Nearly all of the radio galaxies and quasars have some degree of linear polarization ranging from integrated values of a few tenths of a percent to several percent, with the greatest value about 20%. At least for the extended sources, the integrated polarization is generally greatest at the shorter wavelengths, and the greatest polarization is found in the low surface brightness objects. In general the plane of polarization rotates at a rate approximately proportional to 2 and it is generally considered that this is due to Faraday rotation. Since the amplitude and sign of rotation appear to depend on galactic coordinates, it is thought that much, but not necessarily all, of the rotation occurs within the Galaxy. The degree of depolarization at longer wavelengths may also depend on galactic coordinates, but this is not clearly established.
Observations have also been made to map the distribution of polarized emission. In some cases the observed polarization reaches a degree of polarization comparable to that expected from a uniform magnetic field, indicating remarkably aligned magnetic fields over large volumes of space. Usually the regions of lowest surface brightness show the greatest polarization. Although there is no simple general relationship between the source geometry and the polarization direction, in many sources the polarization appears to be either parallel or perpendicular to the direction of elongation. In several sources the polarization is radial suggesting a circumferential magnetic field (Fomalont 1973). Figure 12.4 shows the polarization vectors observed for Fornax A at a 6-cm wavelength.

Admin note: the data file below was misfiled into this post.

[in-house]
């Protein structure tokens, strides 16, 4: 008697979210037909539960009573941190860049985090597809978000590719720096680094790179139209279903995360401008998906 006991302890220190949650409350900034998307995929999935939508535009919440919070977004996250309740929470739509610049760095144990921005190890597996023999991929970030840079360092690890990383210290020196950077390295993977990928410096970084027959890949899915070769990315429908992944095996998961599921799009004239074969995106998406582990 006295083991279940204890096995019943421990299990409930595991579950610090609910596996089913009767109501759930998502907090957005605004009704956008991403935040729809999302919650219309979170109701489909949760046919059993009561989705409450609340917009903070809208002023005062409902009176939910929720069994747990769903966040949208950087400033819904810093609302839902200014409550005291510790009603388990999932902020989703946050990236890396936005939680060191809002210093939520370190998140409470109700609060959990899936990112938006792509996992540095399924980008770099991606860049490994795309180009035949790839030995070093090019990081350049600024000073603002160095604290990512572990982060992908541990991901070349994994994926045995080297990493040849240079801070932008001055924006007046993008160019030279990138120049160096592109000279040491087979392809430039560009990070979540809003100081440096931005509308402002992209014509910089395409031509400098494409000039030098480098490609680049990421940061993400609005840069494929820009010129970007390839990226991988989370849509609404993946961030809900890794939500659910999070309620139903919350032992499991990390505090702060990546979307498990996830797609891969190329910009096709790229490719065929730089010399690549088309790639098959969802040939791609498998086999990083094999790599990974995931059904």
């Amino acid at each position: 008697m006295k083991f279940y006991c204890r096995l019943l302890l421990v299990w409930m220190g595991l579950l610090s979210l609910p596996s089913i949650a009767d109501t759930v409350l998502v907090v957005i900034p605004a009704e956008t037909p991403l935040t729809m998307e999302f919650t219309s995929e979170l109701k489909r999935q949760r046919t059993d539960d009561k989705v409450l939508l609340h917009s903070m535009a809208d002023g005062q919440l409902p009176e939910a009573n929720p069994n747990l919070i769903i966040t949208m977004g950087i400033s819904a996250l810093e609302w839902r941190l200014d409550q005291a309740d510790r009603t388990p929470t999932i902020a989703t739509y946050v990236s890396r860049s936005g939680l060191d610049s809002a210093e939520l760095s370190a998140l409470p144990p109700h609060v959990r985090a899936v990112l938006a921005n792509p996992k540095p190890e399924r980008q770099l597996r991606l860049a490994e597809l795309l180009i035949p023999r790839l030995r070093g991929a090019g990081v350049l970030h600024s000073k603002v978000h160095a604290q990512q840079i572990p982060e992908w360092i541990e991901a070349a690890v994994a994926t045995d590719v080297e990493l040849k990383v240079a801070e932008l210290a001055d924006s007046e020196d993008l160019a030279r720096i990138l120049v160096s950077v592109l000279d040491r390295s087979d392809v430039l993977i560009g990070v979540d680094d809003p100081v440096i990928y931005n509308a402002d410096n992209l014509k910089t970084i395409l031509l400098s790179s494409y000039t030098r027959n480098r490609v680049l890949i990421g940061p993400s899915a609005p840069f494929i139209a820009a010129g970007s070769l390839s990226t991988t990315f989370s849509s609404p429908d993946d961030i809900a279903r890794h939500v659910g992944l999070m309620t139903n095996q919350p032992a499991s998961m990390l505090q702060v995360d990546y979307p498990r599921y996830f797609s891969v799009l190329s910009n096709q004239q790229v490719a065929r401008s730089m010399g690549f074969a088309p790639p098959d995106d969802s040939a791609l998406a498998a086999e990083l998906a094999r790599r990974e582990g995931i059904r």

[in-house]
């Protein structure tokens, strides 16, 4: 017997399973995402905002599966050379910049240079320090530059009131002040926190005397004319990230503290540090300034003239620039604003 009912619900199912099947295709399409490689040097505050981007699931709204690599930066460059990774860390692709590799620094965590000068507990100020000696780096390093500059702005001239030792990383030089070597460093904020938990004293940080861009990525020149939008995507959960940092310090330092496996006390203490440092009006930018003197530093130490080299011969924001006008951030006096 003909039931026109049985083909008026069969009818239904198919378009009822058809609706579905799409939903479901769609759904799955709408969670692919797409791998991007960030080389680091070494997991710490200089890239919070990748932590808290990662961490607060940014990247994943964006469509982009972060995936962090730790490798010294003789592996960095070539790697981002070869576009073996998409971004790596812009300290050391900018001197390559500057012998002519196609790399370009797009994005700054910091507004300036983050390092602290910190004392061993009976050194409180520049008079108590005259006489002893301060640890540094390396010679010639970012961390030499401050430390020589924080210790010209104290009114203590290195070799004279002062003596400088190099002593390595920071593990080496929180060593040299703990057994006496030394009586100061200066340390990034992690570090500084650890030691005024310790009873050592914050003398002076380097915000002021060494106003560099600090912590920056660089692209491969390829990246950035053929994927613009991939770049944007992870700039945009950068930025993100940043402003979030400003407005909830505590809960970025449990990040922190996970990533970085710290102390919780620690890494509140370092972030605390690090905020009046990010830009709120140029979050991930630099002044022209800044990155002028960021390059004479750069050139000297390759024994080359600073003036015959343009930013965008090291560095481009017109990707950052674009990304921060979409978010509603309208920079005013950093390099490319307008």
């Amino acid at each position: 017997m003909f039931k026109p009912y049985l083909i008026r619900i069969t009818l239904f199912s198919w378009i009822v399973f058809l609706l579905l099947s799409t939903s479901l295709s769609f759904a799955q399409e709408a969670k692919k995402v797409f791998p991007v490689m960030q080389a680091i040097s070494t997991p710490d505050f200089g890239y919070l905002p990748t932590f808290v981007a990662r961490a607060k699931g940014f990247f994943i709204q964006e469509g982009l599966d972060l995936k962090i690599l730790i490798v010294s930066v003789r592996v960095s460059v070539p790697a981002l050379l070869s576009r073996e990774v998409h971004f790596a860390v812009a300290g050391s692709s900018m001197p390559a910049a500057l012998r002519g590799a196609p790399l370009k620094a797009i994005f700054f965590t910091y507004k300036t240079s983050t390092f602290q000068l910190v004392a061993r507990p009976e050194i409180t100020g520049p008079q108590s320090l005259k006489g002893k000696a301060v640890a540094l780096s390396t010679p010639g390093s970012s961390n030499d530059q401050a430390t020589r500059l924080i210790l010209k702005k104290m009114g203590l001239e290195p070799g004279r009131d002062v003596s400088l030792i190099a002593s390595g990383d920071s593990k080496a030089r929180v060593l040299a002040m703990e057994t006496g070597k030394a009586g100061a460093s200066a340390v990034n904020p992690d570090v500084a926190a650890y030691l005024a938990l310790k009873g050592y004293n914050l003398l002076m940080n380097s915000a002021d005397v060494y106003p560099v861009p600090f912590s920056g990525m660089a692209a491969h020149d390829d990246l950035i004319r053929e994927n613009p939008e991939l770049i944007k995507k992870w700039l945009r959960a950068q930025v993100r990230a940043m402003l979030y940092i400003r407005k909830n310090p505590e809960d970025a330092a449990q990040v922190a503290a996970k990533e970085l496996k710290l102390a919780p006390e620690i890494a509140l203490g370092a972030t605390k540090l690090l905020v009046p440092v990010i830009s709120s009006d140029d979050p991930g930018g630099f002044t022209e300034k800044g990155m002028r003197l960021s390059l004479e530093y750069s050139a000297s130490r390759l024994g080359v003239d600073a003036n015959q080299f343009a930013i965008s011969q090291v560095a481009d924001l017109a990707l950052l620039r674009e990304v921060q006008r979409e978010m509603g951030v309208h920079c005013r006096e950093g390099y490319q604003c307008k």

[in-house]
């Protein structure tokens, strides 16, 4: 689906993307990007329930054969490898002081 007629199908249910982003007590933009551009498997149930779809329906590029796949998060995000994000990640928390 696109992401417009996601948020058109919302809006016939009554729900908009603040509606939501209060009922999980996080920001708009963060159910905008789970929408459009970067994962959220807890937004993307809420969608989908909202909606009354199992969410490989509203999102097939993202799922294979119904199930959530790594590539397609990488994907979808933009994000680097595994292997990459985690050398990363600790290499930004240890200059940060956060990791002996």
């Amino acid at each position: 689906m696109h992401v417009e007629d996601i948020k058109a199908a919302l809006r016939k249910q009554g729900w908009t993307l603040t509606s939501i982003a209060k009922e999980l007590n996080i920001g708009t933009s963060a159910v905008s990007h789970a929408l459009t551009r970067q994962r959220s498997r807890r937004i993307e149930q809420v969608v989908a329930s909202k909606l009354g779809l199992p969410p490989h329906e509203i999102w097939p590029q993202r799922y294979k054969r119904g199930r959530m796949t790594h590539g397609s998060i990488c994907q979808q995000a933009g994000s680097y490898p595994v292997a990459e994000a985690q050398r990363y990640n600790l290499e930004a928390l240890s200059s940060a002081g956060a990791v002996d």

Figure 12.4 Polarization vectors of Fornax A observed at 6 cm superimposed on contours of total brightness temperature. The resolution was 4 minutes of arc beam using the Parkes 210-foot radio-telescope. In the eastern component the polarization is very low at the intensity maximum, while in the other it is much greater. (Taken from Gardner and Whiteoak (1971), Australian J. Phys. 29:899].
Recently, several observers have detected small amounts of circular polarization in a few compact sources.